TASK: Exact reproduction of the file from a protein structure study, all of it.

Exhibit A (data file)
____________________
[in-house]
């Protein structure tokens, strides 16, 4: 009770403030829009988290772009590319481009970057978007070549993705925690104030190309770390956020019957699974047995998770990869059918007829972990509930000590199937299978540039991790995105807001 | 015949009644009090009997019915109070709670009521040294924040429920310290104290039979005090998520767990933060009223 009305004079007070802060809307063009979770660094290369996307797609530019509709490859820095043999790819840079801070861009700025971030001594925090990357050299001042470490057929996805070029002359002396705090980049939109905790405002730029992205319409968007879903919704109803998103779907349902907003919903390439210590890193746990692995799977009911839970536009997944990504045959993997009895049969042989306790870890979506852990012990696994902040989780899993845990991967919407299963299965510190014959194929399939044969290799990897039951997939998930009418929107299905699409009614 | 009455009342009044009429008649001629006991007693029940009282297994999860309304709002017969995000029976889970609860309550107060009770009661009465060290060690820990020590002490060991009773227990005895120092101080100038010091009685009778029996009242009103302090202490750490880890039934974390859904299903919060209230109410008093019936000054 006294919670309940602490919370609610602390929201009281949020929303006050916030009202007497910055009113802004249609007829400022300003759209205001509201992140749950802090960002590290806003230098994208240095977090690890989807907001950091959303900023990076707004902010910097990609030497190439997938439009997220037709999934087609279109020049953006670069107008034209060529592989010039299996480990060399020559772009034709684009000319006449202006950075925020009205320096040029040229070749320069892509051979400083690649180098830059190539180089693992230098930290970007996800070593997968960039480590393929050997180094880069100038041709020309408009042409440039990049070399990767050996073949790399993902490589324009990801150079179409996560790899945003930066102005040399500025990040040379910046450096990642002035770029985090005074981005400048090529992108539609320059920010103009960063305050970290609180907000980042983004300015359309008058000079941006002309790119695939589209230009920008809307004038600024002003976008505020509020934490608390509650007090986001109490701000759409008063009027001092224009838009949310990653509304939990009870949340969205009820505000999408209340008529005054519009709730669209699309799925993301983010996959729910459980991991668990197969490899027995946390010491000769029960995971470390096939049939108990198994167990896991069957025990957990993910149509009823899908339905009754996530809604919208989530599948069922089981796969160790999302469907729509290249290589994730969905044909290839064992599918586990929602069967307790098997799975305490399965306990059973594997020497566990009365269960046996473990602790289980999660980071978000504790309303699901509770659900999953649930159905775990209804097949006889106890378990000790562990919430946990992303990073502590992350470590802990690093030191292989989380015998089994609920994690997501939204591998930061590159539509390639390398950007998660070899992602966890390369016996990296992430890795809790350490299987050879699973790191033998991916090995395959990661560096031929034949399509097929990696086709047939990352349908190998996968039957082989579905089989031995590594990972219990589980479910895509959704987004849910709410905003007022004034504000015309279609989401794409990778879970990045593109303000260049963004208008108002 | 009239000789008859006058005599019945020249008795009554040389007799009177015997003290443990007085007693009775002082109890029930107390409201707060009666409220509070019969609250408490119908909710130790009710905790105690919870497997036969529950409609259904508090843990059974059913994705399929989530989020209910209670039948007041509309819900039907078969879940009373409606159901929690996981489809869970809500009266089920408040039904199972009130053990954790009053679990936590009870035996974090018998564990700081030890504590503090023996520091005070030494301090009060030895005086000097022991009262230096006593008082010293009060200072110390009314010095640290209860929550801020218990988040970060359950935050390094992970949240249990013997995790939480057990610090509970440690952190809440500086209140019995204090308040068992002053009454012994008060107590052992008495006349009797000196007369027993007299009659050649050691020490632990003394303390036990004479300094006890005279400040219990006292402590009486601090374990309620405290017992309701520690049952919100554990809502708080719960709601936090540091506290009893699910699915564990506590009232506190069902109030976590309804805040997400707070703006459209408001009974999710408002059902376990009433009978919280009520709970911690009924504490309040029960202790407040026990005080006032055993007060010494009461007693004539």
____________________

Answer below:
[in-house]
């Protein structure tokens, strides 16, 4: 009770403030829009988290772009590319481009970057978007070549993705925690104030190309770390956020019957699974047995998770990869059918007829972990509930000590199937299978540039991790995105807001 | 015949009644009090009997019915109070709670009521040294924040429920310290104290039979005090998520767990933060009223 009305004079007070802060809307063009979770660094290369996307797609530019509709490859820095043999790819840079801070861009700025971030001594925090990357050299001042470490057929996805070029002359002396705090980049939109905790405002730029992205319409968007879903919704109803998103779907349902907003919903390439210590890193746990692995799977009911839970536009997944990504045959993997009895049969042989306790870890979506852990012990696994902040989780899993845990991967919407299963299965510190014959194929399939044969290799990897039951997939998930009418929107299905699409009614 | 009455009342009044009429008649001629006991007693029940009282297994999860309304709002017969995000029976889970609860309550107060009770009661009465060290060690820990020590002490060991009773227990005895120092101080100038010091009685009778029996009242009103302090202490750490880890039934974390859904299903919060209230109410008093019936000054 006294919670309940602490919370609610602390929201009281949020929303006050916030009202007497910055009113802004249609007829400022300003759209205001509201992140749950802090960002590290806003230098994208240095977090690890989807907001950091959303900023990076707004902010910097990609030497190439997938439009997220037709999934087609279109020049953006670069107008034209060529592989010039299996480990060399020559772009034709684009000319006449202006950075925020009205320096040029040229070749320069892509051979400083690649180098830059190539180089693992230098930290970007996800070593997968960039480590393929050997180094880069100038041709020309408009042409440039990049070399990767050996073949790399993902490589324009990801150079179409996560790899945003930066102005040399500025990040040379910046450096990642002035770029985090005074981005400048090529992108539609320059920010103009960063305050970290609180907000980042983004300015359309008058000079941006002309790119695939589209230009920008809307004038600024002003976008505020509020934490608390509650007090986001109490701000759409008063009027001092224009838009949310990653509304939990009870949340969205009820505000999408209340008529005054519009709730669209699309799925993301983010996959729910459980991991668990197969490899027995946390010491000769029960995971470390096939049939108990198994167990896991069957025990957990993910149509009823899908339905009754996530809604919208989530599948069922089981796969160790999302469907729509290249290589994730969905044909290839064992599918586990929602069967307790098997799975305490399965306990059973594997020497566990009365269960046996473990602790289980999660980071978000504790309303699901509770659900999953649930159905775990209804097949006889106890378990000790562990919430946990992303990073502590992350470590802990690093030191292989989380015998089994609920994690997501939204591998930061590159539509390639390398950007998660070899992602966890390369016996990296992430890795809790350490299987050879699973790191033998991916090995395959990661560096031929034949399509097929990696086709047939990352349908190998996968039957082989579905089989031995590594990972219990589980479910895509959704987004849910709410905003007022004034504000015309279609989401794409990778879970990045593109303000260049963004208008108002 | 009239000789008859006058005599019945020249008795009554040389007799009177015997003290443990007085007693009775002082109890029930107390409201707060009666409220509070019969609250408490119908909710130790009710905790105690919870497997036969529950409609259904508090843990059974059913994705399929989530989020209910209670039948007041509309819900039907078969879940009373409606159901929690996981489809869970809500009266089920408040039904199972009130053990954790009053679990936590009870035996974090018998564990700081030890504590503090023996520091005070030494301090009060030895005086000097022991009262230096006593008082010293009060200072110390009314010095640290209860929550801020218990988040970060359950935050390094992970949240249990013997995790939480057990610090509970440690952190809440500086209140019995204090308040068992002053009454012994008060107590052992008495006349009797000196007369027993007299009659050649050691020490632990003394303390036990004479300094006890005279400040219990006292402590009486601090374990309620405290017992309701520690049952919100554990809502708080719960709601936090540091506290009893699910699915564990506590009232506190069902109030976590309804805040997400707070703006459209408001009974999710408002059902376990009433009978919280009520709970911690009924504490309040029960202790407040026990005080006032055993007060010494009461007693004539």